Shake Up In South America

No part of the world is immune from the impact of COVID-19. Aviation in South America is reeling just as aviation elsewhere is, and the scale of the shock to airline operations and networks is comparable. However, while North America and Europe have seen significant government support for airlines, the same cannot be said of South America. This will be an important factor in how the industry on these continents will emerge from the pandemic. While subsidies provide some stability and continuity to established airlines in mature markets, the lack of subsidy will speed some airline failures.
What it will also do is provide an opportunity for new entrants with business models better suited to the new operating environment. And in a post-covid world, many of the barriers to entry for new airlines will be lower than they have been for some time. For countries such as Ecuador which have been hit hard by the failure of airlines in the past 6 weeks, there is still a chance that something good could come of this.

Capacity Fell off a Cliff

Since the first week of April, scheduled flights to and from the ten largest country markets in South America have been down by between 80% and 90% year-over-year. The drop came sharply and, overall, has yet to show signs of recovery.

At the moment Argentina, Colombia and Peru have less than 3% of the operations there were a year ago; aviation is virtually at a standstill. Brazil and Chile are faring a little better, if 20% of former capacity is considered better. Only Bolivia and Venezuela have limited the impact to under 50% of flights but these are significantly smaller markets.

A common observation in other parts of the world has been the relative protection afforded to countries with large domestic markets; the US and China are the primary examples. However, across these 10 South American countries, domestic capacity accounted for 80% of all airline seats in 2019, yet even Brazil with its large domestic market has seen a massive drop in airline activity.

Only 11% of airline capacity in Brazil was for international flying with the bulk of the 134 million seats in 2019 operating within the country.

The reason for this, in large measure, is the impact of airline failures.

Three and counting

In recent weeks both LATAM and Avianca have entered bankruptcy protection. While LATAM may emerge with the help of supportive shareholders, the situation for Avianca is less clear. The airline spent much of 2019 restructuring debt and suffered further when the Colombian government closed Colombian airspace in response to COVID-19. Smaller but important for Ecuador, TAME also ceased trading in May as the Ecuadorian government decide to liquidate the airline.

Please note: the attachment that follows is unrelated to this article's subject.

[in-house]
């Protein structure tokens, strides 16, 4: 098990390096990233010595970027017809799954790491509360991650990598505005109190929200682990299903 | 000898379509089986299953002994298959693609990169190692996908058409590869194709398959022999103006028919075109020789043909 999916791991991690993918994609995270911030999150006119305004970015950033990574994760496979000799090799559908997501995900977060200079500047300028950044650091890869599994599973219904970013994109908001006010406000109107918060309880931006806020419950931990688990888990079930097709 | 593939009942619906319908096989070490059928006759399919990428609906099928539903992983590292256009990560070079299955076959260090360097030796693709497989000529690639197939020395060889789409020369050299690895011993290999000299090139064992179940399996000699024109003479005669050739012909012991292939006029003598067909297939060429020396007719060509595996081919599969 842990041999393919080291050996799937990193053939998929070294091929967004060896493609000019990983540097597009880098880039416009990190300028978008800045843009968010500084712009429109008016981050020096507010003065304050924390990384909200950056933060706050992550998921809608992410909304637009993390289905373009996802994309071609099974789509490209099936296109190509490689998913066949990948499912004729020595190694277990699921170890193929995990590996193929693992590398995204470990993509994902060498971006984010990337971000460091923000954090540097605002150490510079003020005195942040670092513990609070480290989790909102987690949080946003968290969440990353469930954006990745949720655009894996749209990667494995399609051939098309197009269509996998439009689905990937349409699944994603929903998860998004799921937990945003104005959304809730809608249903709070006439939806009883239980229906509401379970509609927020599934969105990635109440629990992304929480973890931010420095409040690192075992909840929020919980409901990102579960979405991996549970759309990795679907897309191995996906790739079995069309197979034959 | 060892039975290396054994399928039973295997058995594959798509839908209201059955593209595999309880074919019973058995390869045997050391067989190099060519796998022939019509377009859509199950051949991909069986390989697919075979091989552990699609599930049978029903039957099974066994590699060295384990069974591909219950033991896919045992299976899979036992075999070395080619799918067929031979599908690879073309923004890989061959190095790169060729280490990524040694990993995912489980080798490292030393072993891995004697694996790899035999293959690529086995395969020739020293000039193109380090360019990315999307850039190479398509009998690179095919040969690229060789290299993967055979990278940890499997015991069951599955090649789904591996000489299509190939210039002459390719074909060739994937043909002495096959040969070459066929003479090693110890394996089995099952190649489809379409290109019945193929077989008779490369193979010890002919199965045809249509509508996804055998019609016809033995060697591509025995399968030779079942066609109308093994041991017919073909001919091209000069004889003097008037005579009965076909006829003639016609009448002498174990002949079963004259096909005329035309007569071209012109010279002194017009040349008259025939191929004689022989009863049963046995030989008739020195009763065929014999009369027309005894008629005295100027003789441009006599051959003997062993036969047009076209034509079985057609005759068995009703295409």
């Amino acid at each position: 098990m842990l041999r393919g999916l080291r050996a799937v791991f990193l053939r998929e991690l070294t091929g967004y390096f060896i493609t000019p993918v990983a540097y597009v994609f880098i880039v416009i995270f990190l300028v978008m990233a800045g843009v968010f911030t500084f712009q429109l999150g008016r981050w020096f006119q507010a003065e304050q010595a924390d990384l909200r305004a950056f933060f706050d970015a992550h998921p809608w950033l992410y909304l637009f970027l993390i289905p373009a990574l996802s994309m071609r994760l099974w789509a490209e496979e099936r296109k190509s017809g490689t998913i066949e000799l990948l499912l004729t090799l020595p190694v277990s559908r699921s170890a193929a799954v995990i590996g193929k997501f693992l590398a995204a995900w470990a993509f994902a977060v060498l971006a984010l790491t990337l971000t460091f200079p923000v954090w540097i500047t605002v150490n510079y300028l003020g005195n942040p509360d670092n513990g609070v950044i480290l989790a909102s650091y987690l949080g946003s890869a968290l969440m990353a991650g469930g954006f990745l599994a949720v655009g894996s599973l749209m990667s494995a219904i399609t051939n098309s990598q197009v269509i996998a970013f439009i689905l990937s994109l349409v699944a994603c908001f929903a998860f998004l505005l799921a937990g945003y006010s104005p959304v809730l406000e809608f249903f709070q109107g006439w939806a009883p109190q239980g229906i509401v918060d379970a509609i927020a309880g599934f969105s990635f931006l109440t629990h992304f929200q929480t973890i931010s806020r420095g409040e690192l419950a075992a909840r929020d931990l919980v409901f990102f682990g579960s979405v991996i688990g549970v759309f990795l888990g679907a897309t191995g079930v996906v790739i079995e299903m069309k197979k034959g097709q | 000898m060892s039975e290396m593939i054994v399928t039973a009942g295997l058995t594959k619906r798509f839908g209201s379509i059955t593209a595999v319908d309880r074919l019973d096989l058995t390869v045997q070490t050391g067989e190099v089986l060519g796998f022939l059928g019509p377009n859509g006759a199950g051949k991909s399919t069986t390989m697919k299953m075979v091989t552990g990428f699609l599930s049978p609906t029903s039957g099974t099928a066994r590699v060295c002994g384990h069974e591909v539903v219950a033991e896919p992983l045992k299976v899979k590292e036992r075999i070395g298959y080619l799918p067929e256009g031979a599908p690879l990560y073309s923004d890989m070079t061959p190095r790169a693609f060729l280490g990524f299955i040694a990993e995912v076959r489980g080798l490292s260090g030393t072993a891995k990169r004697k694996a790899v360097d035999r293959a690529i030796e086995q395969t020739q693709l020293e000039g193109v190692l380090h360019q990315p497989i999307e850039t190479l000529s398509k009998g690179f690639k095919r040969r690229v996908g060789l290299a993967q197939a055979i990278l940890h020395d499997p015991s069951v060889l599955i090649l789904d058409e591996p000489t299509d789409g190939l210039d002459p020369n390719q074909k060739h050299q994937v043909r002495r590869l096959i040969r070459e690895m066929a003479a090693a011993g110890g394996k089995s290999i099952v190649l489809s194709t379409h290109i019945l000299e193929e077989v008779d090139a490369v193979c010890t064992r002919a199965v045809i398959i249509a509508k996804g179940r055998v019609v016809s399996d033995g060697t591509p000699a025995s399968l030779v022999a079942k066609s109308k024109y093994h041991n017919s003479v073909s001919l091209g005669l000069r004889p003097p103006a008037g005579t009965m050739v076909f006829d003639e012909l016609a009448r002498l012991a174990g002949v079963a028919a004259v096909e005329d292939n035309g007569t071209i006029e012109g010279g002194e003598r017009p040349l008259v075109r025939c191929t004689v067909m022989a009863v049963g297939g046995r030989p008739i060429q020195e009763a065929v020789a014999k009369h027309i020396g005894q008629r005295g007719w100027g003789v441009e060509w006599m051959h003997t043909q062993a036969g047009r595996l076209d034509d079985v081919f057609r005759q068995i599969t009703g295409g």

In 2019, these three airlines contributed 43% of all scheduled capacity across these 10 countries. It’s no wonder that aviation is reeling. In Brazil, the largest market by far, they have accounted for a third of all capacity but elsewhere, in Columbia, Chile and Peru, they operated three in every five seats or more. Their disappearance if they fail to emerge from bankruptcy protection will leave a significant hole in South American aviation.

share-of-latam-avianca-tame-capacity-in-top-10-south-american-countries-2019Barriers to entry coming down

This does, however, provide opportunities. The barriers to entry for a new airline may not have been so low in many years. With so many aircraft parked up at airfields around the world, there may be an abundance of planes available for a start-up. Equally, the general down-sizing of the industry may mean that there are qualified flight crew readily available. The price of fuel, always a major factor, has dropped well below the norm in recent history. And competition may be exhausted. Existing competitor airlines will be working to recover rather than expand, aiming to build balance sheets before focussing on growth.

growth-in-scheduled-cpacity-2020-2019-aagrA look at Ecuador, for example, shows that the country has more potential for air services than is recognised by the actual services that have been operating. Since 2010, commercial capacity averaged a decline of 2.8% each year. In contrast, neighbouring Peru has seen capacity grow on average at 10.5% each year. Bolivia, Chile, Colombia and Argentina have also experienced growth of more than 5% per annum.

Looking at the average propensity to fly for Ecuador, expressed as a ratio of the number of airline bookings to the population size, Ecuador, along with Argentina, Uruguay, Paraguay and Venezeula, could all have increased flying in a pre-covid world.

Shaking up South American aviation

Just as everywhere else, aviation in South America is in the midst of a major shock. It’s too soon to have any sense of what the market will look like in a year, or two or three. However, the failure, or potential failure, of some major players has the potential to create new opportunities for investors who can look at this market with fresh eyes.